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Rory McIlroy reflects on ‘one of those days’ after quiet 68 on Colonial debut | Golf News

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Last Updated: 12/06/20 1:29am











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Rory McIlroy reflects on an opening-round 68 at the Charles Schwab Challenge and explains the impact the lack of spectators had on the event.

Rory McIlroy reflects on an opening-round 68 at the Charles Schwab Challenge and explains the impact the lack of spectators had on the event.

Rory McIlroy was clearly not overly-enthused with his first competitive round since The Players as he marked his debut at Colonial Country Club with an “uneventful” 68.

The start to McIlroy’s round was full of promise as he pounded his opening drive over 330 yards down the fairway, knocked a mid-iron to 20 feet and two-putted for birdie, but he added only two more while dropping a shot at the sixth and ended the first day five shots adrift of Justin Rose and Harold Varner III.

McIlroy mixed three birdies with one bogey in his 68

McIlroy mixed three birdies with one bogey in his 68

McIlroy missed a good chance on the second and did well to hole from 15 feet to scramble a par at the fifth, but he then left a 30-foot birdie putt four feet short on the next green and missed the par attempt before atoning with a towering iron to 15 feet at the par-three eighth and finding the target for birdie.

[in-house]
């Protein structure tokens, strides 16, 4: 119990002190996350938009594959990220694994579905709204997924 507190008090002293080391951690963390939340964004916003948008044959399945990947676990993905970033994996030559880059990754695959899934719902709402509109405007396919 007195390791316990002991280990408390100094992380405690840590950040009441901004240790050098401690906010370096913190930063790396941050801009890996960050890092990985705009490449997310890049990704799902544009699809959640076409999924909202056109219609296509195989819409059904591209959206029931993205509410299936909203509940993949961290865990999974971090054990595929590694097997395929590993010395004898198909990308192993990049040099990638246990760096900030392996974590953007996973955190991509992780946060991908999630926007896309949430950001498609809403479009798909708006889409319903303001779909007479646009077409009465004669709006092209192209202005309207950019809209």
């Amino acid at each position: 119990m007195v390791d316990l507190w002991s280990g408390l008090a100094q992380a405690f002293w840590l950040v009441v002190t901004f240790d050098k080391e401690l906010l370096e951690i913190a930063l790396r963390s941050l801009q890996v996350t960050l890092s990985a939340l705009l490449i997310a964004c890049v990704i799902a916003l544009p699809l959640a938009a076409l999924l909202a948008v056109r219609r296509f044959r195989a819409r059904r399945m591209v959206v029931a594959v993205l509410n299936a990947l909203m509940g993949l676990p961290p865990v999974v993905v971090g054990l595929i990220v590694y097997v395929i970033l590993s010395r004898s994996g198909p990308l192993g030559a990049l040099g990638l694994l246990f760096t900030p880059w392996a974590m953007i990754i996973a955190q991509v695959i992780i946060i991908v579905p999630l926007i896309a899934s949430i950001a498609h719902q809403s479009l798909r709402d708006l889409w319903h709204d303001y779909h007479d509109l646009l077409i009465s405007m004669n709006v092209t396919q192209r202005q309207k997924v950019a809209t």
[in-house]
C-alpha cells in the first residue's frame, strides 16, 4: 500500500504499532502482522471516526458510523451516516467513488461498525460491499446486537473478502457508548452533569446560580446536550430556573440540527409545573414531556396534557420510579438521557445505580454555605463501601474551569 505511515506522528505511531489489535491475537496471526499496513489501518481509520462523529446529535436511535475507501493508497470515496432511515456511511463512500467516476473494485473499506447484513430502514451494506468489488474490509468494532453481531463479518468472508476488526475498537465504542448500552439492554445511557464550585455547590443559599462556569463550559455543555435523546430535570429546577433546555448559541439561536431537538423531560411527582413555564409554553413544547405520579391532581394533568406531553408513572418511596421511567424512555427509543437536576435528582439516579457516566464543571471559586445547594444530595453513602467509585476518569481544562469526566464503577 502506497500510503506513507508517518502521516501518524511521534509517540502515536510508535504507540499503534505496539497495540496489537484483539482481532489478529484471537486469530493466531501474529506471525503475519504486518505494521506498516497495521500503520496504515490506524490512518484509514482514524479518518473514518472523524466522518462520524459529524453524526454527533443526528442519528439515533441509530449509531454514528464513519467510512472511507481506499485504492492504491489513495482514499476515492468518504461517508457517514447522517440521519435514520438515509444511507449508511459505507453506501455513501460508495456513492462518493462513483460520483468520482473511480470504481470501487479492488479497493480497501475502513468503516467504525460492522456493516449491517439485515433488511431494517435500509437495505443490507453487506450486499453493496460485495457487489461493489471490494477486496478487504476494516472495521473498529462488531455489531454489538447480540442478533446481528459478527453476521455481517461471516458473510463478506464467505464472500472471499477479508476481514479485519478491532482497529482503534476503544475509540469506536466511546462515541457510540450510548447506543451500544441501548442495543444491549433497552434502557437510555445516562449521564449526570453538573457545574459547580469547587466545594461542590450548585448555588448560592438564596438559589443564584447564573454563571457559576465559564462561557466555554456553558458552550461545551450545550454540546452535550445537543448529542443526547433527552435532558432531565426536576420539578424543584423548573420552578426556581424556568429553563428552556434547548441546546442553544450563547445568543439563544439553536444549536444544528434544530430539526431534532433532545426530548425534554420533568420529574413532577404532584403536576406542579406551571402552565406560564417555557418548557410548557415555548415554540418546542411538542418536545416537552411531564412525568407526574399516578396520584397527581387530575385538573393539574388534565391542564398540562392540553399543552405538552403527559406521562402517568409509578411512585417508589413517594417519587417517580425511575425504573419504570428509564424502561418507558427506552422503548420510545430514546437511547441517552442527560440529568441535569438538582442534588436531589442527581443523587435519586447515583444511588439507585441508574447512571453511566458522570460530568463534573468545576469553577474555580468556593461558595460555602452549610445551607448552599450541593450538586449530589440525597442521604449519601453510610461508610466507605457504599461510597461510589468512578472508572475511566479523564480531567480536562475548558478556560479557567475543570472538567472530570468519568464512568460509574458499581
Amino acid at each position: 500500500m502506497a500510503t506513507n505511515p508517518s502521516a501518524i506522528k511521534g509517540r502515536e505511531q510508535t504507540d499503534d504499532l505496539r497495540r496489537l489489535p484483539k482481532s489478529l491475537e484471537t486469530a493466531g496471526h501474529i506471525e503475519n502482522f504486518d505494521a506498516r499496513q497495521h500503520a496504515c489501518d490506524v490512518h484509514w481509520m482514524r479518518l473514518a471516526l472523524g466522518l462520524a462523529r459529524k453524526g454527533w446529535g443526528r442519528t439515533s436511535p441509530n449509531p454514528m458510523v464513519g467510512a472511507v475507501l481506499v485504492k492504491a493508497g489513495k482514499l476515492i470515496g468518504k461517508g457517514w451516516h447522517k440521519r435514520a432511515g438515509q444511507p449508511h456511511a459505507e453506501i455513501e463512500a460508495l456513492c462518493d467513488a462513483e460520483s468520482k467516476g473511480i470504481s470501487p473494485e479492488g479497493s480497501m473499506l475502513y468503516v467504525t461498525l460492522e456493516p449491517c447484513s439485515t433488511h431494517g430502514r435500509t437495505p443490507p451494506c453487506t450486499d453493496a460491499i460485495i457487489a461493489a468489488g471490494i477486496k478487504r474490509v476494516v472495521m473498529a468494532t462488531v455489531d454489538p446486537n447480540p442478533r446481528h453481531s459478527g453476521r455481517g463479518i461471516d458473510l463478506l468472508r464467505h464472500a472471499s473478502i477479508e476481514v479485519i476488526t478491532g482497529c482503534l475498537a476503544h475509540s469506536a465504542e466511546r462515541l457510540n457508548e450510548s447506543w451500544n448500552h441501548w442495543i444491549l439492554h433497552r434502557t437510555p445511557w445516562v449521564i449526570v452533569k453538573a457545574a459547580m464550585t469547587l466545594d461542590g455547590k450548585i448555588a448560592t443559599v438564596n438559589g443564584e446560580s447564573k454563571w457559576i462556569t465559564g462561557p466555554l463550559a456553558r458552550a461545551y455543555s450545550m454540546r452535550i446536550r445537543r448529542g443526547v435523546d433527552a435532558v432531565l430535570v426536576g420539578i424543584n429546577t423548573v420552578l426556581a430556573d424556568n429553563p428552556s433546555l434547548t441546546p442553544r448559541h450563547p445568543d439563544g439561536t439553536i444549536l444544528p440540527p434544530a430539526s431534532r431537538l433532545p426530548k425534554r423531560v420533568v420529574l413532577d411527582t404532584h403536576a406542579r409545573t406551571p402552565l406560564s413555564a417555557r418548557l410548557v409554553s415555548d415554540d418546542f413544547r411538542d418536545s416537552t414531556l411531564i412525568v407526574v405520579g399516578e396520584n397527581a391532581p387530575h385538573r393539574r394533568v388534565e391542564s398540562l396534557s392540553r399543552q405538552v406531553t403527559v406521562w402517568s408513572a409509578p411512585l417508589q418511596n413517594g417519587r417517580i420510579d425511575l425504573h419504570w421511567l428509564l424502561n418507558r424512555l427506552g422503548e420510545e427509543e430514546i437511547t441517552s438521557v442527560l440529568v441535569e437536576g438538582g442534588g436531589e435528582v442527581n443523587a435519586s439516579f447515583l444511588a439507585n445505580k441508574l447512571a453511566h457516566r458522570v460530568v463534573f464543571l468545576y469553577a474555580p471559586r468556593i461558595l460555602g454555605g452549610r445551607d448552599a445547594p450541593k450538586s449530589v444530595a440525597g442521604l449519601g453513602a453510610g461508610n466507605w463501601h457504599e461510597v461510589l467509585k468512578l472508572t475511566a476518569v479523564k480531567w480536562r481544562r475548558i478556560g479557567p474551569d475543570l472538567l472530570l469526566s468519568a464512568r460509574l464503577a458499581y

The world No 1 holed from similar distance at the ninth to give himself plenty of momentum heading into the back nine, but he struggled to give himself many legitimate chances to climb the leaderboard and settled for nine relatively stress-free pars.

“Uneventful,” was McIlroy’s abrupt summary of his performance. “I made three birdies and one bogey. The one bogey on the sixth hole I three-putted from 30 feet, but it was one of those days.

McIlroy parred every hole on the back nine to stay at two under

McIlroy parred every hole on the back nine to stay at two under

“I put myself in position to shoot a low score, I just didn’t capitalise on how I hit it off the tee. My distance control on my wedges was a little off, and then the putting right there got a little difficult at the end of the day.

“The greens were sort of slow, and they got pretty bumpy at the end. Hopefully we’ll have some better greens in the morning and hopefully I’ll shoot a lower score.”

Regardless of his disjointed display, McIlroy echoed the feelings of the vast majority of the field when asked how it felt to be back in a full-field PGA Tour event, despite the lack of atmosphere with spectators barred for the time being.

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“It was good, it felt good to be back,” he added. “I thought it was going to feel more different than it was. It’s a little strange not having anyone around.

“But, at the same time, we are so concentrated on what we’re doing and trying to shoot good scores and play good golf, so once I got into it, I didn’t feel like it was much different at all.”

McIlroy played alongside the top players directly below him in the world rankings, Jon Rahm and Brooks Koepka, with the American also firing a 68 while Rahm bogeyed the last to hand in a 69.

Brooks Koepka also fired a 68 on day one

Brooks Koepka also fired a 68 on day one

“It was a ‘getting-along’ round; nothing to get too excited about, nothing to get disappointed about,” said Koepka. “I felt like it could have very easily been a lot better. But it is what it is, and I’ll go play tomorrow.

“It was kind of eerie the first couple holes, and the first hole all three of us make birdie and there’s no applause, so it’s kind of funny. But at the same time it’s our job. We’re supposed to go out and go play golf, so it doesn’t matter if there’s fans there or not. We’ve got to go out and go do what we’re supposed to do.

“It’ll be nice to get some fresh greens. These greens get chewed up pretty good in the afternoon, and some fresh greens, be able to make a few more putts, and you’ve just got to put the ball in the fairway.”

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